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Child-Maltreatment-Research-L (CMRL) List Serve

Database of Past CMRL Messages

Welcome to the database of past Child-Maltreatment-Research-L (CMRL) list serve messages. The table below contains all past CMRL messages (text only, no attachments) from Nov. 20, 1996 - March 6, 2018 and is updated quarterly.

Instructions: Postings are listed for browsing with the newest messages first. Click on the linked ID number to see a message. You can search the author, subject, message ID, and message content fields by entering your criteria into this search box:

Message ID: 8716
Date: 2010-12-02

Author:Barbara Shaffer

Subject:Re: legislation

I think looking at all abuse makes the most sense in that it all impacts the children and the parents. I would also contact NAMI, National Alliance of Mental Ilness, http://www.nami.org/ to see what national information they have on it. The more wholestic approach we can give families the better off they all are as the children and parents clearly don't live separately as some of our systems seem to think they do. Good luck! On Thu, Dec 2, 2010 at 10:32 AM, > wrote: I agree that focus on sex abuse is too narrow. My observation after years on a Child Fatality Review Committee is that educational neglect, specifically absenteeism, is like the canary in the mine shaft. It masks other forms of maltreatment and social dysfunction, such as children being kept out of school to baby-sit or to allow time for physical abuse scars to heal. Though teachers may be mandated reporters, they may be pressured to screen indicated abuse through school administrators. Also, the responsibilities of the proliferating charter schools (which are publicly funded) need to be spelled out in legislation. What happens when a child drops out of a charter school and his existence is unknown to the public system? Aeolian M. Jackson, DSW -- Barbara Shaffer Senior Director of Chapter Services 720-282-4818 mtn time www.preventchildabuse.org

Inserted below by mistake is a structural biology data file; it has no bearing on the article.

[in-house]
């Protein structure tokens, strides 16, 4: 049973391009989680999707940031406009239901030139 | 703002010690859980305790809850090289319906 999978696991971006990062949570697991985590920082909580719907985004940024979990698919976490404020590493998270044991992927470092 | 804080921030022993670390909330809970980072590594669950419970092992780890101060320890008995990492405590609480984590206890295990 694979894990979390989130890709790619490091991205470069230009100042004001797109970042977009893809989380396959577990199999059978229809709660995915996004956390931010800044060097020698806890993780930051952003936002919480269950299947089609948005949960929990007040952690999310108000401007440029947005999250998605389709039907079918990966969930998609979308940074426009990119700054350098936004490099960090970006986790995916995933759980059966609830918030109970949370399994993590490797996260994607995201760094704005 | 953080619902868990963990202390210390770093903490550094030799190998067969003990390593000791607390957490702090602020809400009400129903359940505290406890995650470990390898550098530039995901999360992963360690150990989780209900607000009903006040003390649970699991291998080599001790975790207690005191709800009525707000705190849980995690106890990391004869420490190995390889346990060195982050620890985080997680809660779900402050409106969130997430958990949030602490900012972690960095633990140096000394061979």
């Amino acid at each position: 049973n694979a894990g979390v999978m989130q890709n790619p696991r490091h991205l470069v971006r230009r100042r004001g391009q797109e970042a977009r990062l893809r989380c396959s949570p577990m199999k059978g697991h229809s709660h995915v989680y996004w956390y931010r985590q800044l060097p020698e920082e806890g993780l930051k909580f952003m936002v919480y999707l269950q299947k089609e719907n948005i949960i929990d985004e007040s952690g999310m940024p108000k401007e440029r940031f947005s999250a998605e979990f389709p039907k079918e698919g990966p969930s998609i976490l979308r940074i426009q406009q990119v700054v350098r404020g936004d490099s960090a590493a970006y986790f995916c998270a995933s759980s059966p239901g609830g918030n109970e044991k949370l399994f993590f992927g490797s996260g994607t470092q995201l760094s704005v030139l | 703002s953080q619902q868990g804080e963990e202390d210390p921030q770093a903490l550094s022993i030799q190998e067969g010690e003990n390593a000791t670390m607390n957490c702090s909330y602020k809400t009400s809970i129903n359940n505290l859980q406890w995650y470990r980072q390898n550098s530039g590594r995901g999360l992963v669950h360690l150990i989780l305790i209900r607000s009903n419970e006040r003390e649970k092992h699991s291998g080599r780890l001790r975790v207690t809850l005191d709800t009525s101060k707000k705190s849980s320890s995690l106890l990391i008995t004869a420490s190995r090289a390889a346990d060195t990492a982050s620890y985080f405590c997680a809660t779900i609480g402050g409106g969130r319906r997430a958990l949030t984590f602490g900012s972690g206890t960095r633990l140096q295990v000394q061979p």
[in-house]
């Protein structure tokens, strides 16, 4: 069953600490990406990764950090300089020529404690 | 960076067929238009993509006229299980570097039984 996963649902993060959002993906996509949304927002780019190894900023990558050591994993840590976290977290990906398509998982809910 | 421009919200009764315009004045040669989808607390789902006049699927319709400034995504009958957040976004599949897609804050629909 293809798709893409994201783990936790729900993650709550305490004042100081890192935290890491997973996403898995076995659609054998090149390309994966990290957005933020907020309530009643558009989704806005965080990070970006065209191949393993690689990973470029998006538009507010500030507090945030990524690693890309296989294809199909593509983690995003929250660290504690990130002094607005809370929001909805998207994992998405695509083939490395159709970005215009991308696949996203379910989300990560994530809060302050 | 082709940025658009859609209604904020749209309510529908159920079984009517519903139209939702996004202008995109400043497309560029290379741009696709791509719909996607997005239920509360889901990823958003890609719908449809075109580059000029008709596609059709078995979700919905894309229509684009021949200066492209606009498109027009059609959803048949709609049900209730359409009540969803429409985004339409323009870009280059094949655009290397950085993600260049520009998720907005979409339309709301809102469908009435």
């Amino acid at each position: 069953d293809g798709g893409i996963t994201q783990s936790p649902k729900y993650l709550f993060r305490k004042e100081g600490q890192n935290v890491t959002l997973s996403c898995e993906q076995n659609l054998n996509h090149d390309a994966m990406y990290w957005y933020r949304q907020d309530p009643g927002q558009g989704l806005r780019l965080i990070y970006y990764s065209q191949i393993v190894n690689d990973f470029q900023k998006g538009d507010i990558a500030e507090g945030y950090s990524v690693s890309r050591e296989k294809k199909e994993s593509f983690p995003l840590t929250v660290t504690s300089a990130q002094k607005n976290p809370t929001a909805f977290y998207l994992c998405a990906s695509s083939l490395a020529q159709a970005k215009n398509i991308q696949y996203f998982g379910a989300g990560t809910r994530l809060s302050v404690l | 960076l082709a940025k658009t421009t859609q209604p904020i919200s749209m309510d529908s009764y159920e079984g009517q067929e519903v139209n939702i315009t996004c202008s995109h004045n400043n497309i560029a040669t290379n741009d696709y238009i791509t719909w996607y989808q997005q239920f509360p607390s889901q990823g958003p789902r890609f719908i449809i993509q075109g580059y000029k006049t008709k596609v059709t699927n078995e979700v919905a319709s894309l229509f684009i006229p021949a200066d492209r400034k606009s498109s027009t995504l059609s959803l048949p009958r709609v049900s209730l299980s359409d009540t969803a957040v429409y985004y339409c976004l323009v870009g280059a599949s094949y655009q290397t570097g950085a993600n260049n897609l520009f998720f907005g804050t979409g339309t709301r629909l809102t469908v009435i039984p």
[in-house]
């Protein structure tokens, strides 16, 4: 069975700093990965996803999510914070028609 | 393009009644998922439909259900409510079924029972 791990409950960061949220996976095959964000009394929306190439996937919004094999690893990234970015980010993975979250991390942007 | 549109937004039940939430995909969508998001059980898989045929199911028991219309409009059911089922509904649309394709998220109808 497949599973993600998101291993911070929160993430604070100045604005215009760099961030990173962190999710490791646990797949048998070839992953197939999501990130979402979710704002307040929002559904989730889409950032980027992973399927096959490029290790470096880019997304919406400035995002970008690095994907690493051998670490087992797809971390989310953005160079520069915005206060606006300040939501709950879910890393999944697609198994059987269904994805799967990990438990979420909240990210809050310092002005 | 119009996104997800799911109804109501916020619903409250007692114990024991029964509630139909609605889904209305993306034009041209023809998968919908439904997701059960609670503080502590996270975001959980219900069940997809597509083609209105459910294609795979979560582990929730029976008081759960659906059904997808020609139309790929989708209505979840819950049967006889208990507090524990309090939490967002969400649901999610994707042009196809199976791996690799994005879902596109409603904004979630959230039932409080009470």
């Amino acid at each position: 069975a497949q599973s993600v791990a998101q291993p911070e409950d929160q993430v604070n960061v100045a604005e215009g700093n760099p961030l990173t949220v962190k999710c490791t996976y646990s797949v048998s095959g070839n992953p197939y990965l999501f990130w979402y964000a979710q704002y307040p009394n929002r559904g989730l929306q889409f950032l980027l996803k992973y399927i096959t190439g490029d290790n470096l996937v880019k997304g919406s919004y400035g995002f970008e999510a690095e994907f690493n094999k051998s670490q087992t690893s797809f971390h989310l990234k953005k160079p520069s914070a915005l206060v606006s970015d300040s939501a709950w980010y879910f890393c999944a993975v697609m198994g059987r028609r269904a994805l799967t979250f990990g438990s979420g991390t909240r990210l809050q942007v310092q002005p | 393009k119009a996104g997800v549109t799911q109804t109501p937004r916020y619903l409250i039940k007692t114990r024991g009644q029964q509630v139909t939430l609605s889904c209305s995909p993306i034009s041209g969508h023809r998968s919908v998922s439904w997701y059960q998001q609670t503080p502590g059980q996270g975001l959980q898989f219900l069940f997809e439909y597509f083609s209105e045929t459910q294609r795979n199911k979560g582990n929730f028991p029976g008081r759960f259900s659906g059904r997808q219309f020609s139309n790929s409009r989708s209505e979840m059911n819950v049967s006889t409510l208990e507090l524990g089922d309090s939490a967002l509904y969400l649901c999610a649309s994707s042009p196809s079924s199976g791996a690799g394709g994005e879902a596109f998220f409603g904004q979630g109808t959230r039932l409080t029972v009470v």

I think looking at all abuse makes the most sense in that it all impacts the children and the parents. I would also contact NAMI, National Alliance of Mental Ilness, http://www.nami.org/ to see what national information they have on it. The more wholestic approach we can give families the better off they all are as the children and parents clearly don't live separately as some of our systems seem to think they do. Good luck! On Thu, Dec 2, 2010 at 10:32 AM, > wrote: I agree that focus on sex abuse is too narrow. My observation after years on a Child Fatality Review Committee is that educational neglect, specifically absenteeism, is like the canary in the mine shaft. It masks other forms of maltreatment and social dysfunction, such as children being kept out of school to baby-sit or to allow time for physical abuse scars to heal. Though teachers may be mandated reporters, they may be pressured to screen indicated abuse through school administrators. Also, the responsibilities of the proliferating charter schools (which are publicly funded) need to be spelled out in legislation. What happens when a child drops out of a charter school and his existence is unknown to the public system? Aeolian M. Jackson, DSW -- Barbara Shaffer Senior Director of Chapter Services 720-282-4818 mtn time www.preventchildabuse.org